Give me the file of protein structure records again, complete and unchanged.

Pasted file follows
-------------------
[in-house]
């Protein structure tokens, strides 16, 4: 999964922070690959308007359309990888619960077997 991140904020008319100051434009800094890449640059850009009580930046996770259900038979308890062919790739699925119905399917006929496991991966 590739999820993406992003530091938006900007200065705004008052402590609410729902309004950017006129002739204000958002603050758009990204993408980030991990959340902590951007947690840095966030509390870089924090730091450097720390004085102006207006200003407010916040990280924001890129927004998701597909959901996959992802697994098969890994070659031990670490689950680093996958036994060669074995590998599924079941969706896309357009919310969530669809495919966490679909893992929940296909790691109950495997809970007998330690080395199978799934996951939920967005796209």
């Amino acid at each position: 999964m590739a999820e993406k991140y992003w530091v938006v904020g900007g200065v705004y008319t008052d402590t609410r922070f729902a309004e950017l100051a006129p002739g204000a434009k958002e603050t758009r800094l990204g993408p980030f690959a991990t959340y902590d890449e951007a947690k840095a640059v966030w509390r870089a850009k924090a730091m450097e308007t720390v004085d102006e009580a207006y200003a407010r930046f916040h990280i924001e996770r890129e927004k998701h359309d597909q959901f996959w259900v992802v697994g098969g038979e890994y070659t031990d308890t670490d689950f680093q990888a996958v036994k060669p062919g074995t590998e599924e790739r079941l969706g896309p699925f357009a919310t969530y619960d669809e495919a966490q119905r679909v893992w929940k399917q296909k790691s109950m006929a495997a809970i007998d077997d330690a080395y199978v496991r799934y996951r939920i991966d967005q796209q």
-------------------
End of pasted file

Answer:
[in-house]
């Protein structure tokens, strides 16, 4: 999964922070690959308007359309990888619960077997 991140904020008319100051434009800094890449640059850009009580930046996770259900038979308890062919790739699925119905399917006929496991991966 590739999820993406992003530091938006900007200065705004008052402590609410729902309004950017006129002739204000958002603050758009990204993408980030991990959340902590951007947690840095966030509390870089924090730091450097720390004085102006207006200003407010916040990280924001890129927004998701597909959901996959992802697994098969890994070659031990670490689950680093996958036994060669074995590998599924079941969706896309357009919310969530669809495919966490679909893992929940296909790691109950495997809970007998330690080395199978799934996951939920967005796209």
């Amino acid at each position: 999964m590739a999820e993406k991140y992003w530091v938006v904020g900007g200065v705004y008319t008052d402590t609410r922070f729902a309004e950017l100051a006129p002739g204000a434009k958002e603050t758009r800094l990204g993408p980030f690959a991990t959340y902590d890449e951007a947690k840095a640059v966030w509390r870089a850009k924090a730091m450097e308007t720390v004085d102006e009580a207006y200003a407010r930046f916040h990280i924001e996770r890129e927004k998701h359309d597909q959901f996959w259900v992802v697994g098969g038979e890994y070659t031990d308890t670490d689950f680093q990888a996958v036994k060669p062919g074995t590998e599924e790739r079941l969706g896309p699925f357009a919310t969530y619960d669809e495919a966490q119905r679909v893992w929940k399917q296909k790691s109950m006929a495997a809970i007998d077997d330690a080395y199978v496991r799934y996951r939920i991966d967005q796209q």